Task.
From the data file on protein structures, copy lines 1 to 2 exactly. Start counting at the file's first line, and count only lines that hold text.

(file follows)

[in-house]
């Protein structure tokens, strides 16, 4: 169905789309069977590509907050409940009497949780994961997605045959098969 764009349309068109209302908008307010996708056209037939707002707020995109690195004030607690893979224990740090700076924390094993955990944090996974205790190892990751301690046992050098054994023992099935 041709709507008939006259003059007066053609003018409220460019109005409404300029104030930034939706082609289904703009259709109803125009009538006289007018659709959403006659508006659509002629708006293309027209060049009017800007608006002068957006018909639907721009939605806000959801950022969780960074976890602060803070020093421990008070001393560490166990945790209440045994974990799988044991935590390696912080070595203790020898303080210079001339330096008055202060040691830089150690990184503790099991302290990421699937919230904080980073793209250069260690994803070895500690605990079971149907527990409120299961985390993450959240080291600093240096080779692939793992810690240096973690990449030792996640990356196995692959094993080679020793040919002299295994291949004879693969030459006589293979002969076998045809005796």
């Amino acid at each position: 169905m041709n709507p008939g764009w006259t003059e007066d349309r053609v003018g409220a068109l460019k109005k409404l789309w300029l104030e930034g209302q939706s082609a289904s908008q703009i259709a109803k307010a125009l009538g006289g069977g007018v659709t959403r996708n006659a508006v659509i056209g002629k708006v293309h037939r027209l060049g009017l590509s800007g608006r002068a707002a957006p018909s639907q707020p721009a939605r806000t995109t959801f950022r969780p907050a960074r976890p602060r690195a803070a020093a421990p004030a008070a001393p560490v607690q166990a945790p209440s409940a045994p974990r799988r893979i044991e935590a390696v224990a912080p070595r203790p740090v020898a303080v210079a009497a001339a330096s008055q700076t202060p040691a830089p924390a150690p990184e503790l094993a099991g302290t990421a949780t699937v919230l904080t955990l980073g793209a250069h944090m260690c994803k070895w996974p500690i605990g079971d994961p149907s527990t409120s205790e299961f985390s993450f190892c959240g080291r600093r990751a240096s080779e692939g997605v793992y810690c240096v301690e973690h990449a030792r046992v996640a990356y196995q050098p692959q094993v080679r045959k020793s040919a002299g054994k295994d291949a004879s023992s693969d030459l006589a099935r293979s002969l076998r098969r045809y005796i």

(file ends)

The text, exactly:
[in-house]
């Protein structure tokens, strides 16, 4: 169905789309069977590509907050409940009497949780994961997605045959098969 764009349309068109209302908008307010996708056209037939707002707020995109690195004030607690893979224990740090700076924390094993955990944090996974205790190892990751301690046992050098054994023992099935 041709709507008939006259003059007066053609003018409220460019109005409404300029104030930034939706082609289904703009259709109803125009009538006289007018659709959403006659508006659509002629708006293309027209060049009017800007608006002068957006018909639907721009939605806000959801950022969780960074976890602060803070020093421990008070001393560490166990945790209440045994974990799988044991935590390696912080070595203790020898303080210079001339330096008055202060040691830089150690990184503790099991302290990421699937919230904080980073793209250069260690994803070895500690605990079971149907527990409120299961985390993450959240080291600093240096080779692939793992810690240096973690990449030792996640990356196995692959094993080679020793040919002299295994291949004879693969030459006589293979002969076998045809005796």